The Wealth of Cities: Agglomeration Economies and Spatial Equilibrium in the United States

Edward L. Glaeser, Joshua D. Gottlieb

NBER Working Paper No. 14806
Issued in March 2009, Revised in December 2011
NBER Program(s):Labor Studies

Empirical research on cities starts with a spatial equilibrium condition: workers and firms are assumed to be indifferent across space. This condition implies that research on cities is different from research on countries, and that work on places within countries needs to consider population, income and housing prices simultaneously. Housing supply elasticity will determine whether urban success shows up in more people or higher incomes. Urban economists generally accept the existence of agglomeration economies, which exist when productivity rises with density, but estimating the magnitude of those economies is difficult. Some manufacturing firms cluster to reduce the costs of moving goods, but this force no longer appears to be important in driving urban success. Instead, modern cities are far more dependent on the role that density can play in speeding the flow of ideas. Finally, urban economics has some insights to offer related topics such as growth theory, national income accounts, public economics and housing prices.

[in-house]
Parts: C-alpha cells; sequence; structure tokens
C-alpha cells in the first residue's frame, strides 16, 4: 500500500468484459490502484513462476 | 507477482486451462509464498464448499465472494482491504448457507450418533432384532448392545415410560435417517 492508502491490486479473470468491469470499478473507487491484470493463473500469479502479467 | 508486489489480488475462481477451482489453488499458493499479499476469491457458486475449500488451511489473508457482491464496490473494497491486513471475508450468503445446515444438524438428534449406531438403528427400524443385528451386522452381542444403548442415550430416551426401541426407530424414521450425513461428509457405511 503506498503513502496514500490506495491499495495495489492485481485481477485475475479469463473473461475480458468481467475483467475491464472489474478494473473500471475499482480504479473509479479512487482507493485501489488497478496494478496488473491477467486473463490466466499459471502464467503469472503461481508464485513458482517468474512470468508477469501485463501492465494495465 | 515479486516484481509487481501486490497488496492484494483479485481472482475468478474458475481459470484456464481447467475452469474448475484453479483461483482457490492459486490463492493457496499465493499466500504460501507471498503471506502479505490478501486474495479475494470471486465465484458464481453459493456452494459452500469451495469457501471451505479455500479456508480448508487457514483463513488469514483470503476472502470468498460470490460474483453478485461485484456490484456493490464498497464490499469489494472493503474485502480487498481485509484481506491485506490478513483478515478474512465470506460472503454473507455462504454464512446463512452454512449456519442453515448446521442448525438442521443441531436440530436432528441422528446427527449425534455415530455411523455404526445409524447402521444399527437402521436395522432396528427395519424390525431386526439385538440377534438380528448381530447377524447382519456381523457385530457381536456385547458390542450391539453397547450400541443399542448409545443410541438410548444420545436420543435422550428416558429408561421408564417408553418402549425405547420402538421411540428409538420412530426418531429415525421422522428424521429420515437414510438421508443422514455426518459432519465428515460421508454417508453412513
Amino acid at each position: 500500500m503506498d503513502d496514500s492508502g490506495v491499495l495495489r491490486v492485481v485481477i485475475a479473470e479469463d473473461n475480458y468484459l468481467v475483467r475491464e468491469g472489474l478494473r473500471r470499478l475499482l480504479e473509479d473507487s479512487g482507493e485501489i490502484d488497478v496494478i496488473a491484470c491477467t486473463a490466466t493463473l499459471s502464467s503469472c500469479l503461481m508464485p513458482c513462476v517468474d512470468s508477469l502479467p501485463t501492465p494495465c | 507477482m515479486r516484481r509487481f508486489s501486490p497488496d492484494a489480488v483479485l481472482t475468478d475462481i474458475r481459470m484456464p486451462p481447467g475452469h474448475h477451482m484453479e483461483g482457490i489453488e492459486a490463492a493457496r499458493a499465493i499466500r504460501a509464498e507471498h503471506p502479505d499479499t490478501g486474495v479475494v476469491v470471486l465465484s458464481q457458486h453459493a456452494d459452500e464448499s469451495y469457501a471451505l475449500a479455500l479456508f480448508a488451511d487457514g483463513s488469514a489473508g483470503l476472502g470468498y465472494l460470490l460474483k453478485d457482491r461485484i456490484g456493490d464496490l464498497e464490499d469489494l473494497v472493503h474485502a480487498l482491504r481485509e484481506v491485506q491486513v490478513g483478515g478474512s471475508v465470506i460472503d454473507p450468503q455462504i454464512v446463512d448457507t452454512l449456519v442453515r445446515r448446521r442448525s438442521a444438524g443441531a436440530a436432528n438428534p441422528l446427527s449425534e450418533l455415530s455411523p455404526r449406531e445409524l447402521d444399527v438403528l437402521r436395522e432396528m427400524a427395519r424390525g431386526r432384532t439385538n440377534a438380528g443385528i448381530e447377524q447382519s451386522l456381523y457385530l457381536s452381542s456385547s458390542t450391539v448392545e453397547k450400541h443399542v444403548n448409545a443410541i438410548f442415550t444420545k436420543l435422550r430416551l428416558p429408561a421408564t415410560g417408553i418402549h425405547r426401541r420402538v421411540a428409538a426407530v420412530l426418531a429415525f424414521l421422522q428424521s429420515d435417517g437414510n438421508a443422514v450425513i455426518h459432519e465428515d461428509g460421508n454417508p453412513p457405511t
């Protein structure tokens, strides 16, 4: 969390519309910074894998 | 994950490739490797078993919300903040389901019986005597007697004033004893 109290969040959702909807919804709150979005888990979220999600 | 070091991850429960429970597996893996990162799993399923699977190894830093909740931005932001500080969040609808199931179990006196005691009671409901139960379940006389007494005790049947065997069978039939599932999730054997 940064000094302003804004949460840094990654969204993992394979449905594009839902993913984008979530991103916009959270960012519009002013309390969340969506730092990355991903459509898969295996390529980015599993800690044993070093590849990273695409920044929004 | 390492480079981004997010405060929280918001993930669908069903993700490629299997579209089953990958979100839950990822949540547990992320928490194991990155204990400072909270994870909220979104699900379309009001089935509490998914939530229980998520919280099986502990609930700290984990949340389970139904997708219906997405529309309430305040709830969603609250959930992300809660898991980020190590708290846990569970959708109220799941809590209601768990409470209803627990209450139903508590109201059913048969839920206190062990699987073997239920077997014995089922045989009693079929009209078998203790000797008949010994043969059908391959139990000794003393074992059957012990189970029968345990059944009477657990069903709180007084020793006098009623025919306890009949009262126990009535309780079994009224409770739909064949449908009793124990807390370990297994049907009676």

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Document Object Identifier (DOI): 10.3386/w14806

Published: Edward L. Glaeser & Joshua D. Gottlieb, 2009. "The Wealth of Cities: Agglomeration Economies and Spatial Equilibrium in the United States," Journal of Economic Literature, American Economic Association, vol. 47(4), pages 983-1028, December. citation courtesy of

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